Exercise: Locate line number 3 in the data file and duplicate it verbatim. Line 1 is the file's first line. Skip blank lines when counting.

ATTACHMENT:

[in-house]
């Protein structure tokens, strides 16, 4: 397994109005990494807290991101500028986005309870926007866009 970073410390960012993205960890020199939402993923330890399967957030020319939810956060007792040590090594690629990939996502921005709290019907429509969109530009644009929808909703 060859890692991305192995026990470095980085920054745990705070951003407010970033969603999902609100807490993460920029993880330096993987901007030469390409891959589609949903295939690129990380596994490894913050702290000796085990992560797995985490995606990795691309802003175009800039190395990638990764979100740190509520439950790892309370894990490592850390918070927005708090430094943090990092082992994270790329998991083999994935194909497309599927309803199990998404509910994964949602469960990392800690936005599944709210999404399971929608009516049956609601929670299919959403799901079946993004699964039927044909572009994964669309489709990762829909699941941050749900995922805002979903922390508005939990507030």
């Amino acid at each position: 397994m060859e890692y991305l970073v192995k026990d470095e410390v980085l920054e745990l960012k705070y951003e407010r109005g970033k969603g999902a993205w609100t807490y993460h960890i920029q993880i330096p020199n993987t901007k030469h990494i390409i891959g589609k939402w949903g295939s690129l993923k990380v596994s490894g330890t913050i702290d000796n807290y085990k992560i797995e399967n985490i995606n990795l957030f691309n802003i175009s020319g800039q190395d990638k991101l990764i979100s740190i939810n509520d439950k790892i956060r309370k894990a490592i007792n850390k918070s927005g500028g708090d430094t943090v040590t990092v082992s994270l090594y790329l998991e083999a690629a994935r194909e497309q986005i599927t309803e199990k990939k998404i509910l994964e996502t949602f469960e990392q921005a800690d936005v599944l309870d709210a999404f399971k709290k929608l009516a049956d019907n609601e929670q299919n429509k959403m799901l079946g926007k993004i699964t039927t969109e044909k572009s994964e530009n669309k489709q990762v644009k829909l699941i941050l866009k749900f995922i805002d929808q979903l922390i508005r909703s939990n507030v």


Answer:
């Amino acid at each position: 397994m060859e890692y991305l970073v192995k026990d470095e410390v980085l920054e745990l960012k705070y951003e407010r109005g970033k969603g999902a993205w609100t807490y993460h960890i920029q993880i330096p020199n993987t901007k030469h990494i390409i891959g589609k939402w949903g295939s690129l993923k990380v596994s490894g330890t913050i702290d000796n807290y085990k992560i797995e399967n985490i995606n990795l957030f691309n802003i175009s020319g800039q190395d990638k991101l990764i979100s740190i939810n509520d439950k790892i956060r309370k894990a490592i007792n850390k918070s927005g500028g708090d430094t943090v040590t990092v082992s994270l090594y790329l998991e083999a690629a994935r194909e497309q986005i599927t309803e199990k990939k998404i509910l994964e996502t949602f469960e990392q921005a800690d936005v599944l309870d709210a999404f399971k709290k929608l009516a049956d019907n609601e929670q299919n429509k959403m799901l079946g926007k993004i699964t039927t969109e044909k572009s994964e530009n669309k489709q990762v644009k829909l699941i941050l866009k749900f995922i805002d929808q979903l922390i508005r909703s939990n507030v």